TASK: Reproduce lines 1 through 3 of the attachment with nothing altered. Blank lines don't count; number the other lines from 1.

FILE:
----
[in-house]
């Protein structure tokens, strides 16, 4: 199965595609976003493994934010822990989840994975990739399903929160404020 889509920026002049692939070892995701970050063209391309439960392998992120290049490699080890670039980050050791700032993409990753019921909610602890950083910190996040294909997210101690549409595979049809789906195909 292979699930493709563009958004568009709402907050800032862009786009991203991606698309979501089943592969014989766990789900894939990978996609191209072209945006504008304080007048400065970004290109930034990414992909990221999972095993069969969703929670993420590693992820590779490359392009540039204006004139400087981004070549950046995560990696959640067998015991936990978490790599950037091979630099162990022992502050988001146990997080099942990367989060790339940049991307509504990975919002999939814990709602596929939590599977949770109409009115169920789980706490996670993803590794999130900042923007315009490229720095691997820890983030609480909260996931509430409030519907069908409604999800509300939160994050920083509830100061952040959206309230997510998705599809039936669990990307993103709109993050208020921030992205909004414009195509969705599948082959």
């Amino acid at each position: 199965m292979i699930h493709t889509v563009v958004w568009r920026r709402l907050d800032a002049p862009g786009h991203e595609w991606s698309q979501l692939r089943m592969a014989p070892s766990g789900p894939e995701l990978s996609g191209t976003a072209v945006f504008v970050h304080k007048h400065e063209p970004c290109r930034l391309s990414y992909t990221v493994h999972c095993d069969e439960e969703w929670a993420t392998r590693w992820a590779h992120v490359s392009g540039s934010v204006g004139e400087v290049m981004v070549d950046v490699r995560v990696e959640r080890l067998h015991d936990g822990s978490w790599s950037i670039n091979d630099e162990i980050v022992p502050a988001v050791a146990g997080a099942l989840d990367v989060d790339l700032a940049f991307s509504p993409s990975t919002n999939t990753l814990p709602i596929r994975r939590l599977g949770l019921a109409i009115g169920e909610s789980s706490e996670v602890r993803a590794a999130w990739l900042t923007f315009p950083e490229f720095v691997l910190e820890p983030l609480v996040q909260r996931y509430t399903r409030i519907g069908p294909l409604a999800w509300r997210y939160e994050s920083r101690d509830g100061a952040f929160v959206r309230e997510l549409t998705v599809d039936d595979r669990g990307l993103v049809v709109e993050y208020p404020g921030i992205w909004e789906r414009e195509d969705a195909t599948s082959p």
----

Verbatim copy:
[in-house]
């Protein structure tokens, strides 16, 4: 199965595609976003493994934010822990989840994975990739399903929160404020 889509920026002049692939070892995701970050063209391309439960392998992120290049490699080890670039980050050791700032993409990753019921909610602890950083910190996040294909997210101690549409595979049809789906195909 292979699930493709563009958004568009709402907050800032862009786009991203991606698309979501089943592969014989766990789900894939990978996609191209072209945006504008304080007048400065970004290109930034990414992909990221999972095993069969969703929670993420590693992820590779490359392009540039204006004139400087981004070549950046995560990696959640067998015991936990978490790599950037091979630099162990022992502050988001146990997080099942990367989060790339940049991307509504990975919002999939814990709602596929939590599977949770109409009115169920789980706490996670993803590794999130900042923007315009490229720095691997820890983030609480909260996931509430409030519907069908409604999800509300939160994050920083509830100061952040959206309230997510998705599809039936669990990307993103709109993050208020921030992205909004414009195509969705599948082959």
């Amino acid at each position: 199965m292979i699930h493709t889509v563009v958004w568009r920026r709402l907050d800032a002049p862009g786009h991203e595609w991606s698309q979501l692939r089943m592969a014989p070892s766990g789900p894939e995701l990978s996609g191209t976003a072209v945006f504008v970050h304080k007048h400065e063209p970004c290109r930034l391309s990414y992909t990221v493994h999972c095993d069969e439960e969703w929670a993420t392998r590693w992820a590779h992120v490359s392009g540039s934010v204006g004139e400087v290049m981004v070549d950046v490699r995560v990696e959640r080890l067998h015991d936990g822990s978490w790599s950037i670039n091979d630099e162990i980050v022992p502050a988001v050791a146990g997080a099942l989840d990367v989060d790339l700032a940049f991307s509504p993409s990975t919002n999939t990753l814990p709602i596929r994975r939590l599977g949770l019921a109409i009115g169920e909610s789980s706490e996670v602890r993803a590794a999130w990739l900042t923007f315009p950083e490229f720095v691997l910190e820890p983030l609480v996040q909260r996931y509430t399903r409030i519907g069908p294909l409604a999800w509300r997210y939160e994050s920083r101690d509830g100061a952040f929160v959206r309230e997510l549409t998705v599809d039936d595979r669990g990307l993103v049809v709109e993050y208020p404020g921030i992205w909004e789906r414009e195509d969705a195909t599948s082959p």